Page Banner

United States Department of Agriculture

Agricultural Research Service

Title: Feed Utilization and Performance of Crossbred Tropically Adapted Cattle

Authors
item Ferrell, Calvin
item Jenkins, Thomas
item Freetly, Harvey

Submitted to: American Society of Animal Science Southern Section Meeting
Publication Type: Proceedings
Publication Acceptance Date: November 22, 2005
Publication Date: January 3, 2006
Citation: Ferrell, C.L., Jenkins, T.G., Freetly, H.C. 2005. Feed utilization and performance of crossbred tropically adapted cattle. Symposium on Tropically Adapted Breeds, Southern Cooperative Series Bulletin 405, American Society of Animal Science Southern Section Meeting, p. 144-153.

Interpretive Summary: Four studies were briefly reviewed to evaluate tropically adapted relative to breeds developed in temperate environments for feed utilization and energy requirements during growth. Findings were relatively consistent among studies and indicated crossbred steers sired by tropically adapted breeds (Brahman, Boran, Tuli) tended to consume less feed (13%), grow slower (11%), and have similar feed conversion as steers sired by Angus, Hereford, or MARC III bulls. Although some differences in site of digestion were observed among breeds, total tract digestibility of high quality diets appears to be similar. Visceral organ weights and response of those organs to altered nutritional status differed among breeds. Those differences appear to be associated with differences in feed intake, total heat production, perhaps to the animal's capacity to adapt to altered nutritional status. Differences in heat production among genotypes were observed, but those differences appear to be primarily associated with differences in feed intake. Fasting heat production and maintenance requirements appear to be similar among genotypes when evaluated in a good nutritional environment under temperate environmental conditions.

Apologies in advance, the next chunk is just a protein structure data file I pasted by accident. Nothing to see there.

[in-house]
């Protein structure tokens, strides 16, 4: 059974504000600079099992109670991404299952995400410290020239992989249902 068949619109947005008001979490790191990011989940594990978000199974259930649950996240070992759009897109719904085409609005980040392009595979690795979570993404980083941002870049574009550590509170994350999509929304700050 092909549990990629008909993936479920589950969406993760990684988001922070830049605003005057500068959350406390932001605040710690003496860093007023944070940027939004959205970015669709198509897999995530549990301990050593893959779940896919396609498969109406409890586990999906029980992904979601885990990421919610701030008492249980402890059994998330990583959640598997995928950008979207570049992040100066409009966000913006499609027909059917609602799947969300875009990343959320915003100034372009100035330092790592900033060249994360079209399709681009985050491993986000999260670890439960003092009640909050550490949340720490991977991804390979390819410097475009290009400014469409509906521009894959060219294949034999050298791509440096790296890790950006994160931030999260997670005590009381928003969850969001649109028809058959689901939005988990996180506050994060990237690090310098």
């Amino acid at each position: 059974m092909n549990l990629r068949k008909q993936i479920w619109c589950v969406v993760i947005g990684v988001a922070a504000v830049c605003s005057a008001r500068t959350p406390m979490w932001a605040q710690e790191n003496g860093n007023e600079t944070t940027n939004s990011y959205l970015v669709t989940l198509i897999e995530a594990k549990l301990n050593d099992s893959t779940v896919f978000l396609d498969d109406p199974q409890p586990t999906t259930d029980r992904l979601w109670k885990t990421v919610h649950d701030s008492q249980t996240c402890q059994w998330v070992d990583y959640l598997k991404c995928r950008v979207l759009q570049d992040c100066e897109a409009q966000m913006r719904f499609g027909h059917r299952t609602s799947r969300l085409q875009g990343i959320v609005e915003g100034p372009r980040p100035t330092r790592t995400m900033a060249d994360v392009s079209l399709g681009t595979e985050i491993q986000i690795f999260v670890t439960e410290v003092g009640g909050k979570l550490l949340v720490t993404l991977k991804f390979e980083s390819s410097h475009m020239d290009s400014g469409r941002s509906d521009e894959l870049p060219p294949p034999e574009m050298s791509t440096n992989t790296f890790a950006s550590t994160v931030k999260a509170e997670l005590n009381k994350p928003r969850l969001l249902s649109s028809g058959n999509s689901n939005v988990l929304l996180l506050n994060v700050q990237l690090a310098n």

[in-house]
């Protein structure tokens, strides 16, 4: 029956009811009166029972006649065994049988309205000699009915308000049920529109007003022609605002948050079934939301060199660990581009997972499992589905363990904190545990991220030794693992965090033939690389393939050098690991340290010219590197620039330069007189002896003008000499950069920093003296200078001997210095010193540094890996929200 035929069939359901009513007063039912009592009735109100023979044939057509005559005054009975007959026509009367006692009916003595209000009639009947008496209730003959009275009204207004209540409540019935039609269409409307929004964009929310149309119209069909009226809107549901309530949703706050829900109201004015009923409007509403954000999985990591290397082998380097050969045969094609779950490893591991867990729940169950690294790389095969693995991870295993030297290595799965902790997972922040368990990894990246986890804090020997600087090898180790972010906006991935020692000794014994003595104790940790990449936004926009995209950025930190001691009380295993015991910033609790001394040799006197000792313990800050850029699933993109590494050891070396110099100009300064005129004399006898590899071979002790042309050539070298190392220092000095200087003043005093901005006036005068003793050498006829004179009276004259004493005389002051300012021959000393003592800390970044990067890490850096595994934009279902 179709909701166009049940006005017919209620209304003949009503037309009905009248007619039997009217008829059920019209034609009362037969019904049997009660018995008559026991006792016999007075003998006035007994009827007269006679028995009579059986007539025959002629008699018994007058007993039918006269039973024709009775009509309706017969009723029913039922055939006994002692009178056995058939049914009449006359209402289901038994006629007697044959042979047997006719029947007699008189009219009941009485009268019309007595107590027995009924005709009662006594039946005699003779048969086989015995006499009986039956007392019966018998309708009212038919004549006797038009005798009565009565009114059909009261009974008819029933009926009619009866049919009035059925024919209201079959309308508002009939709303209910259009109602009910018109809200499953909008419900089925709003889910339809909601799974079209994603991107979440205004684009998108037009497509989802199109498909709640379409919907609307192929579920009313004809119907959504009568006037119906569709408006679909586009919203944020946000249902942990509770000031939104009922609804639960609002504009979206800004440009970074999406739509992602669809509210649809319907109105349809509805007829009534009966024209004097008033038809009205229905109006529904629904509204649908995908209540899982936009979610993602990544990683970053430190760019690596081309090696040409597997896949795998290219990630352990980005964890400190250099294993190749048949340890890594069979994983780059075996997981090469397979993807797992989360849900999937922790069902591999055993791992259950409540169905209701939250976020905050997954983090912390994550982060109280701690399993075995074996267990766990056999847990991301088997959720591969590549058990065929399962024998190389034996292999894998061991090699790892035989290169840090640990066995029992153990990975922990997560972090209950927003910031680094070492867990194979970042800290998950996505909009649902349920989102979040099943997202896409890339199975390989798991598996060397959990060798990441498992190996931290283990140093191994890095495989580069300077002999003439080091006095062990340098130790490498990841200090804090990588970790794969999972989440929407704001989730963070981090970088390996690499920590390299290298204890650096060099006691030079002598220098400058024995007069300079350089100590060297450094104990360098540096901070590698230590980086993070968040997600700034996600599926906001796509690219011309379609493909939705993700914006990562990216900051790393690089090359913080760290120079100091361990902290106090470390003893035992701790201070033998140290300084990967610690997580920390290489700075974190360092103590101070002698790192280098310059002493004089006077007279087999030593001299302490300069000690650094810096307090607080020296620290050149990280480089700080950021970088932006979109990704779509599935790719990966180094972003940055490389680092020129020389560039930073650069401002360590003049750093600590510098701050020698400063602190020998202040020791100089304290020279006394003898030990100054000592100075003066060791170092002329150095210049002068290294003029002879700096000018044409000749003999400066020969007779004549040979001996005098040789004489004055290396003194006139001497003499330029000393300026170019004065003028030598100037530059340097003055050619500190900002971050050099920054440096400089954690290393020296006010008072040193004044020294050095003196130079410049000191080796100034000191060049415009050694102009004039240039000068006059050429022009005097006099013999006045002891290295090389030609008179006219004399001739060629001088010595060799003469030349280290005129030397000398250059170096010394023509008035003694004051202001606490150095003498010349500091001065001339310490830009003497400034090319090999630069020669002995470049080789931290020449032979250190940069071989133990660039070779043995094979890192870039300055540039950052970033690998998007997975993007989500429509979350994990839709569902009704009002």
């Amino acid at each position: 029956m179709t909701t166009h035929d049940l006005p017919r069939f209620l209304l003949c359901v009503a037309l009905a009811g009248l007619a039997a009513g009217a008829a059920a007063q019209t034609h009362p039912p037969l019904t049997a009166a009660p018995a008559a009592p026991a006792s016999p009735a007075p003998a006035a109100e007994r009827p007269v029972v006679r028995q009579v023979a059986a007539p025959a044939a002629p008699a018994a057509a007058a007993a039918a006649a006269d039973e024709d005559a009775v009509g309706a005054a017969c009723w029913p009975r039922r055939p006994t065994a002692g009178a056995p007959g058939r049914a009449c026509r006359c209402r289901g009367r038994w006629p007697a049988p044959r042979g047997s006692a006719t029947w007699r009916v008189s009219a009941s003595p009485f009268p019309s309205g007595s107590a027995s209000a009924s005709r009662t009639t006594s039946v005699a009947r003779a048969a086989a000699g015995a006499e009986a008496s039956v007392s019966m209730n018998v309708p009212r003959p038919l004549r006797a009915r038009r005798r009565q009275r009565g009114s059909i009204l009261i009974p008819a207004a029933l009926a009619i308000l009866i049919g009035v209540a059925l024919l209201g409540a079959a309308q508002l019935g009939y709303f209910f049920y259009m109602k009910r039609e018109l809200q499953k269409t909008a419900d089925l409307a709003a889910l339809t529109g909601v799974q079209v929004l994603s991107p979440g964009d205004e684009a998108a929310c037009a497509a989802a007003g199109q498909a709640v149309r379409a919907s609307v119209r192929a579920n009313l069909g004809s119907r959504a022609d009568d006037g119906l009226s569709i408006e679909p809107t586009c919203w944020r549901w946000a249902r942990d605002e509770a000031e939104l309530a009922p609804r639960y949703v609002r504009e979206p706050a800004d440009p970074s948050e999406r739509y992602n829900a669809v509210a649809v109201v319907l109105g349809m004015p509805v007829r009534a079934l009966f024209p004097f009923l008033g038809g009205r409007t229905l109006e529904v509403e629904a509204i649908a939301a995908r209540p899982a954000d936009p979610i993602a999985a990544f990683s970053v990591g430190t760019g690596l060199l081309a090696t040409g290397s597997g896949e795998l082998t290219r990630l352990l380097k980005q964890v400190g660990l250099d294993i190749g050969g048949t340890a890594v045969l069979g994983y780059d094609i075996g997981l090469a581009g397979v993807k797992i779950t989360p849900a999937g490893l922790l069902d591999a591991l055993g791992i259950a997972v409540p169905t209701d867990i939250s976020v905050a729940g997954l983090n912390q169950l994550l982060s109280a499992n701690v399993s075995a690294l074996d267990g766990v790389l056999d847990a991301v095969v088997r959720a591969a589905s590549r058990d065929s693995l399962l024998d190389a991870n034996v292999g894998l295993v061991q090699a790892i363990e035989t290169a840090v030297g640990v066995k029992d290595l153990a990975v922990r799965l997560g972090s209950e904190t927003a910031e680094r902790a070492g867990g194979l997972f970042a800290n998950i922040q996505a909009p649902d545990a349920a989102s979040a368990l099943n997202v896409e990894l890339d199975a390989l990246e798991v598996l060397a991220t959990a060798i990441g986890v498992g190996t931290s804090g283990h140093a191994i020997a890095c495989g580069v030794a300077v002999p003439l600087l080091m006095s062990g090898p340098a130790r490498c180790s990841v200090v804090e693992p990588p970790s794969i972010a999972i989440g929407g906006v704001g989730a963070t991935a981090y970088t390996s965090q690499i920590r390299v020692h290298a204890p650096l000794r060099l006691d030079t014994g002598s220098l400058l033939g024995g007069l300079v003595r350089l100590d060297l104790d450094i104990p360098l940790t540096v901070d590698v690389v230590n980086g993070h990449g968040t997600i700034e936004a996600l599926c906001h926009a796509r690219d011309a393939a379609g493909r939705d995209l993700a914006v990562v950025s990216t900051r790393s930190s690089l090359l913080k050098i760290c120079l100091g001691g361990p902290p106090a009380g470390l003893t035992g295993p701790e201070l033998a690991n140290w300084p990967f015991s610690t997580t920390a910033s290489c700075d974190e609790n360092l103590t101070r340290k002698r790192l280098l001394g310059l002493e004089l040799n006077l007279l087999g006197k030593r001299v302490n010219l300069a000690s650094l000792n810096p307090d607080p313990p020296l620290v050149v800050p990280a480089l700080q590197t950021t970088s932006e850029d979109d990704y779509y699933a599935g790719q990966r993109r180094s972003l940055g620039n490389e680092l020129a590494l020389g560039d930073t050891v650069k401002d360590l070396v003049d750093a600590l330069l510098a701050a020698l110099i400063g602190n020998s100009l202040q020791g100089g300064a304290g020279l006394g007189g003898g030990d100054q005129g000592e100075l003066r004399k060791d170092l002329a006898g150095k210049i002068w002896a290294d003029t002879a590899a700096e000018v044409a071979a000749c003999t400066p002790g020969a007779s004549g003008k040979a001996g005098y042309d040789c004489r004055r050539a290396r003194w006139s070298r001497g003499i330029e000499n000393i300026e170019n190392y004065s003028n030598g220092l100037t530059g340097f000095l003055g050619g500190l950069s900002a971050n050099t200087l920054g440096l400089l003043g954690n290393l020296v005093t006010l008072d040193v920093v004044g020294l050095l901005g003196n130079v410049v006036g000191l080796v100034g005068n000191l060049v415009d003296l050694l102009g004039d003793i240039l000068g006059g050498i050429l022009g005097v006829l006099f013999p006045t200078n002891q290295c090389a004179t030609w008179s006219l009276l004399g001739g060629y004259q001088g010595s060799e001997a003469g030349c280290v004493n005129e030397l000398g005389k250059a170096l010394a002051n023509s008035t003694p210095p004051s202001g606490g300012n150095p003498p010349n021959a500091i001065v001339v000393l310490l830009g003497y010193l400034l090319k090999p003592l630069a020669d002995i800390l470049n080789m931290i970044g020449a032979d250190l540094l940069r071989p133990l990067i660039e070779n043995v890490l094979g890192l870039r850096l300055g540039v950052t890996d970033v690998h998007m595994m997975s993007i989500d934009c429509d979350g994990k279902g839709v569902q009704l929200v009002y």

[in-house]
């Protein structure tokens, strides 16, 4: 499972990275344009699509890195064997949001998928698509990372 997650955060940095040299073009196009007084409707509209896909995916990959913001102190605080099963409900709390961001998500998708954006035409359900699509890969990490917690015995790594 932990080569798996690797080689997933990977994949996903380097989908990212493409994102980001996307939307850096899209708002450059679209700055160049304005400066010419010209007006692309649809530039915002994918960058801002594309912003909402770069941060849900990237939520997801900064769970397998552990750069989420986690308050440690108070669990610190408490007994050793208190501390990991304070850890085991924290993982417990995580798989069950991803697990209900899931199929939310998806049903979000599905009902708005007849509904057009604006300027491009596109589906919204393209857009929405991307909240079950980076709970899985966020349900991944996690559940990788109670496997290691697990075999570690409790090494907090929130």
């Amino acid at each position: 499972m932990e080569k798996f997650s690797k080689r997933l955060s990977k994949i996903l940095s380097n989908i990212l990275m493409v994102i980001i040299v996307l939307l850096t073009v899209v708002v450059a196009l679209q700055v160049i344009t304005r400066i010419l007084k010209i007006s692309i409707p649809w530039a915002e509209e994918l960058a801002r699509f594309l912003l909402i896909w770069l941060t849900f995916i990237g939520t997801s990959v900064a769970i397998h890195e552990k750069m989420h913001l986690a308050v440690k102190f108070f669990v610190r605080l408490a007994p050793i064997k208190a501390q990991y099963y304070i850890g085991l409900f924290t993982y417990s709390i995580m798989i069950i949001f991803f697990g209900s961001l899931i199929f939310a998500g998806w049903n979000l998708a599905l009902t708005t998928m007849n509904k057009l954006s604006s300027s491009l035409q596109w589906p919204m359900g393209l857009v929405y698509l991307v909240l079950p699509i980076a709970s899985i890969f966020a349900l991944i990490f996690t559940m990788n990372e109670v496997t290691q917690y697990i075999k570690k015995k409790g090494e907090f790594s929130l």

Technical Abstract: Four studies were conducted to evaluate tropically adapted breeds for feed utilization and energy use during growth. In study 1, 10 Bos indicus-sired (5 Boran, Bo; 5 Brahman, Br) and 10 MARC III steers were used to assess cattle age and breed influence on digestion of a high grain diet. Duodenal flows of total N, microbial N, nonmicrobial N, total amino acids, and total tract N digestibility were not different (P > 0.05) due to age or breed. In study 2, 1/4 (21), 1/2 (7), and 3/4 (9) Br were compared to MARC III (14) steers fed bromegrass hay or corn silage diets during a 119 d period. Br crosses ate less (14.6 vs. 16.3 lb/d) and grew slower (1.37 vs. 1.59 lb/d) than MARC III (P < 0.05), but ME/gain was similar (16.0 vs. 14.1 Mcal/lb; P = 0.40). When subsequently fed a high-corn diet, daily DM intake (16.8 vs. 18.7) and ADG (2.60 vs. 2.91 lb/d) were lower (P < 0.05) for Br steers. Br and MARC III had similar ME/gain during finishing (9.16 vs. 9.16 Mcal/lb; P = 0.98) and for the entire study (9.80 vs. 9.71; P = 0.79). Influences of Angus (A), Bo, Br, Hereford (H), and Tuli (T) sires on body composition and energy use during finishing was evaluated in study 3. Feed intake was least for Bo- and T-, intermediate for Br- and H-, and greatest for A-sired steers. Rates of weight, fat, and energy gains were similar for A-, H-, and Br-sired steers, but less (P < 0.01) for Bo and T when fed ad libitum. Liver weights differed (P < 0.01) among sire breeds (14.0, 10.0, 11.2, 13.4, and 10.7 lb for ad libitum fed A, Bo, Br, H, and T, respectively) and increased in response to increased daily feed intake in H (0.65), A (0.55), Bo (0.47), Br (0.38), and T (0.40). Maintenance and efficiency of energy use for gain differed (P < 0.05) among sire breeds. In study 4, fasting heat production (FHP) at 30 wk of age was highest for MARC III heifers and decreased as Br increased (0, 1/4, 1/2, 3/4). FHP decreased with aging, but the rate of decrease followed the same ranking, resulting in similar values at 86 wk. A number of differences between tropically and temperately adapted cattle were observed, but efficiency of feed use was similar.

Last Modified: 7/31/2014
Footer Content Back to Top of Page